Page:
|K-12 Resources||What do these words mean?|
|Are my feelings normal?||What about school?||Where can I get more information?|
What if I want to tell someone?
While mandatory reporting laws vary by state, please be aware that some of the people you may want to discuss your experiences with could be mandated reporters. Mandated reporters are people required by law to report abuse to your state’s Department of Children and Family Services or other similar agency, and/or to law enforcement in order to keep a variety of people, including minors, safe. Doctors, teachers, and almost anyone who works with minors (generally defined as someone who is under the age of 18) is a mandatory reporter. This doesn’t mean you can’t or shouldn’t talk to any of these people about your experiences – they are there to help you.
If you are worried about mandatory reporting, or what happens if a report is made, you can contact your state coalition for more information on your state’s mandatory reporting laws. You can call without giving any identifying information. You can also ask your coalition for a referral to an anonymous hotline, or any other services available to minors in your area.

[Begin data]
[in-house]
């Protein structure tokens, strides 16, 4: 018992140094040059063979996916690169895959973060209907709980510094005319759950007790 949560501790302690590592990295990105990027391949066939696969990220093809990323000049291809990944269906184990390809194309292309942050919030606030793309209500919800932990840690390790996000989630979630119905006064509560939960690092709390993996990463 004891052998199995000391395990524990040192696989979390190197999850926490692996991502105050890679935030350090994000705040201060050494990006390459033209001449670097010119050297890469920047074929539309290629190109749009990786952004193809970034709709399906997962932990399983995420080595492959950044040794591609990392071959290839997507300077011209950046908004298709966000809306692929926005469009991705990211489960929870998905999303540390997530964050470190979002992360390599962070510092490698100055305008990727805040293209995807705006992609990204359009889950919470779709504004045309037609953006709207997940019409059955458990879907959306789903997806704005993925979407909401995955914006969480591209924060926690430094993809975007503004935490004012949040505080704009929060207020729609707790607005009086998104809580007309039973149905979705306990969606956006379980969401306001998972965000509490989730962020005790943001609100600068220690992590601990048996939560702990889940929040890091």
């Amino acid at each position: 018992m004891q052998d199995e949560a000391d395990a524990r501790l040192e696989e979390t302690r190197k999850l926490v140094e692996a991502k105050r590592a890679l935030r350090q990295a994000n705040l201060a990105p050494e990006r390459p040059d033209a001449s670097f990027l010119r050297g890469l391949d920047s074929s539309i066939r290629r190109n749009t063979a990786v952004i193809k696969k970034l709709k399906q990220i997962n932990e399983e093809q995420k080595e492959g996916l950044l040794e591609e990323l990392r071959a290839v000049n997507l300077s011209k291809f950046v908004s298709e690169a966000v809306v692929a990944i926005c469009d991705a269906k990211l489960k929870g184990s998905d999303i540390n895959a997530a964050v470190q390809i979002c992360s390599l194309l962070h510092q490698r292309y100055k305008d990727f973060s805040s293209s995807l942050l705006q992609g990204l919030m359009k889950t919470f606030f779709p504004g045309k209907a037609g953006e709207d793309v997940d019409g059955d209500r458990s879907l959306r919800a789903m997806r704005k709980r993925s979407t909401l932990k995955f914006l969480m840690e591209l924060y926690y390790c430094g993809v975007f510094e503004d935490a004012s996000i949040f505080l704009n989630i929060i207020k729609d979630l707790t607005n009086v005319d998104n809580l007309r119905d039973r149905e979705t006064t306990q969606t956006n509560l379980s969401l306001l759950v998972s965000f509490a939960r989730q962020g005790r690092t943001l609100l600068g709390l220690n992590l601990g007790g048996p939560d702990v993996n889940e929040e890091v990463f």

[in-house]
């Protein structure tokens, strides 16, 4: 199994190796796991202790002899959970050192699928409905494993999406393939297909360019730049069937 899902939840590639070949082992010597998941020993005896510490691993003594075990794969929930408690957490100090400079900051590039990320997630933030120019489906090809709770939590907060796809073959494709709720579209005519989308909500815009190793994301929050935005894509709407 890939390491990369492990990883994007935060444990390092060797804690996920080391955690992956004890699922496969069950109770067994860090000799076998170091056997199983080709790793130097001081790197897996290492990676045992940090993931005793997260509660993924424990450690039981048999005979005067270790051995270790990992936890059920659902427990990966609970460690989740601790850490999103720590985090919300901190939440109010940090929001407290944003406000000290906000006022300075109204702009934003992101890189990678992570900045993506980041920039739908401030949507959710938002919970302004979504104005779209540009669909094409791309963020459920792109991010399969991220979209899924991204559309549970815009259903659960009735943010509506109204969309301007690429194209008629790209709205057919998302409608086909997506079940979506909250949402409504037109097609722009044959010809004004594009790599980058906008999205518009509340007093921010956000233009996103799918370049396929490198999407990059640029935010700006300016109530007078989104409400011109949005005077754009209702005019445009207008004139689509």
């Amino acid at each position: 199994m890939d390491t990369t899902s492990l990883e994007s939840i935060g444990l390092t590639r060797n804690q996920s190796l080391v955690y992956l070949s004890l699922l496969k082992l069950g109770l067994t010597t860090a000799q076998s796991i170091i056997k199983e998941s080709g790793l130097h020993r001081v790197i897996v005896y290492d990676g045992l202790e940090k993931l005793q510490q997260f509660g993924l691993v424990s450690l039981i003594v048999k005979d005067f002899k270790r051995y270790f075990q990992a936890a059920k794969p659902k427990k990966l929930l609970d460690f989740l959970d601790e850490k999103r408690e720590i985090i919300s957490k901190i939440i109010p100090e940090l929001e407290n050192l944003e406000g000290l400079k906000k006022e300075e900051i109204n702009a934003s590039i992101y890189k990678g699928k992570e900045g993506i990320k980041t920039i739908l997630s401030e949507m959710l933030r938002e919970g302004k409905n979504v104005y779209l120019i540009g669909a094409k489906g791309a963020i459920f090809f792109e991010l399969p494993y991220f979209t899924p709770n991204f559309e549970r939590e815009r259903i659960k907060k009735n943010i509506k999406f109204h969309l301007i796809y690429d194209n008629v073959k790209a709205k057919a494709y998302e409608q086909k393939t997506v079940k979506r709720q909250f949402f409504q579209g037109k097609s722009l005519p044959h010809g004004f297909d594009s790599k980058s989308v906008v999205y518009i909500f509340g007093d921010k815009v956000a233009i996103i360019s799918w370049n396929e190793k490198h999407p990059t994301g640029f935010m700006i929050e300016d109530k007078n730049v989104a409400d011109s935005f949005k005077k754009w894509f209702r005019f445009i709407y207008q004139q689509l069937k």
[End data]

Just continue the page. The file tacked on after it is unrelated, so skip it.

Every state and territory has an organization that understands the laws and resources available in your state for sexual violence and domestic violence victims. For a full listing of coalitions by state or territory, click here.
No matter what your gender identity is, you are entitled to the same rights, accommodations and services as anyone else your age. Some survivors who identify as Lesbian, Bisexual, Gay, Queer or Questioning individuals; as a male survivor; a person of color; an immigrant; a person with a disability, etc. may have additional concerns about coming forward to tell someone or report the violence they have experienced. These are normal feelings, and your experience is absolutely valid and real.